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“Election integrity” group advocates for paper ballot system


Members of SAVE Bucks Votes, a nonprofit organization that has been advocating for new voting machines and “election integrity” for years in Bucks County, attended a recent meeting of the Bucks County Commissioners again urging them to select a paper ballot system to replace the current electronic one.

The organization prepared an extensive report for the commissioners, detailing its research on a variety of voting systems.

The hand-marked system is considered by experts to be the “gold standard” of voting systems, said Janis Hobbs-Pellechio, president of SAVE Bucks Votes, after the meeting. Bucks County is among a handful of counties that still has electronic touchscreen voting machines.

The state of Pennsylvania and the federal government have pledged funding to help counties buy voting machines that will provide an auditable, verifiable paper record of voting by the 2020 elections. Just how much money will be provided remains unclear.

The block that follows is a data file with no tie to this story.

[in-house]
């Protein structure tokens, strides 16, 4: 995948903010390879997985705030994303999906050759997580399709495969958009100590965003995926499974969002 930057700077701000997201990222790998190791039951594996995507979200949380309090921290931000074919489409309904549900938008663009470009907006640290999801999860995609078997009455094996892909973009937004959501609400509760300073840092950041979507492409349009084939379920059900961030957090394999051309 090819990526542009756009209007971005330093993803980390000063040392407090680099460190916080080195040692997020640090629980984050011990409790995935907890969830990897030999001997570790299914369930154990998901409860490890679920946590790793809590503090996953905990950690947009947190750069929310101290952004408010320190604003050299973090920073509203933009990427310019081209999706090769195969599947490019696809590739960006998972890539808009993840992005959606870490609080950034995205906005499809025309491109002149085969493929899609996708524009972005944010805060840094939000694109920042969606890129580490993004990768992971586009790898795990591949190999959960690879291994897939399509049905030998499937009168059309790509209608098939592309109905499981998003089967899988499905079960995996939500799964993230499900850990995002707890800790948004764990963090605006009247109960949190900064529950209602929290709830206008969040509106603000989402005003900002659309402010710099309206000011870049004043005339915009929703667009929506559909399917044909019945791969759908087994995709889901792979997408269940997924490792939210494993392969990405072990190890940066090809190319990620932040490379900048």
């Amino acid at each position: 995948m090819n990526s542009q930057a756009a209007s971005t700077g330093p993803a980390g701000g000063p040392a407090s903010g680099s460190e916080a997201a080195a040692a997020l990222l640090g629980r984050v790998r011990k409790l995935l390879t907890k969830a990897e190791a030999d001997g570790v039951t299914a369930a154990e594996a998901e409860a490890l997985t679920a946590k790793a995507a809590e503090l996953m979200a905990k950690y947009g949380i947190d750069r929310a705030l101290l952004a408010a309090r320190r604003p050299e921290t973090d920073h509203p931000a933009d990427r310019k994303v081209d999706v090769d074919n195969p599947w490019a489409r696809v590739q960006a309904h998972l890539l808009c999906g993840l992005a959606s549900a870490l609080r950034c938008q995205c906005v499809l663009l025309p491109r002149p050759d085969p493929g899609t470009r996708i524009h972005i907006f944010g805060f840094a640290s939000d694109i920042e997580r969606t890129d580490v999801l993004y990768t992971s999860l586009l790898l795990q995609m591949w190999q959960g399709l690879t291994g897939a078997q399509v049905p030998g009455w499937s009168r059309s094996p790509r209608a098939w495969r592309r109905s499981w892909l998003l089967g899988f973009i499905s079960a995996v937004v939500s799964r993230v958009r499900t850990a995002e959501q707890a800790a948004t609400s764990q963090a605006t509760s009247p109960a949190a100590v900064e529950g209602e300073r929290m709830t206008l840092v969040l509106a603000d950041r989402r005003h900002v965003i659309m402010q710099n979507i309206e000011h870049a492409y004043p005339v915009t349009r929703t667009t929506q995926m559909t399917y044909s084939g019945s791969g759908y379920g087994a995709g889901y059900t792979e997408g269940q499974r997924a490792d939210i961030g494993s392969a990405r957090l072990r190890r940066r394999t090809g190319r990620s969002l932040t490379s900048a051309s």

SAVE Bucks Votes believes the commissioners have failed to fully investigate the types of voting systems available and, as a result, may be relying on the vendors for assessment. Additionally, the officials may not be aware of the advantages of a voter-hand-marked paper ballot system.

“We can only assume the worst,” said Hobbs-Pellechio in a written statement to the board, “that some of you are relying primarily on vendor marketing in your deliberations.”

However, Bucks Commissioner Diane Marseglia said in a phone interview that is not the case. The county, she stressed, is giving full consideration to the five approved systems. The commissioners, who also serve as the Board of Elections, cannot discuss any preference for a particular system, she said, as it would be “inappropriate.”

“The public needs to know that we have been doing our due diligence but we cannot make a commitment to any voting machine” until there’s a full review.

Regardless of which system is selected, Marseglia said, a bond issue will likely be needed to pay for the approximately $7 million price tag. Bucks County has more than 300 precincts and each will need two or three machines, the commissioner said.

“We will definitely have a new system in place,” for the 2020 election, Marseglia said.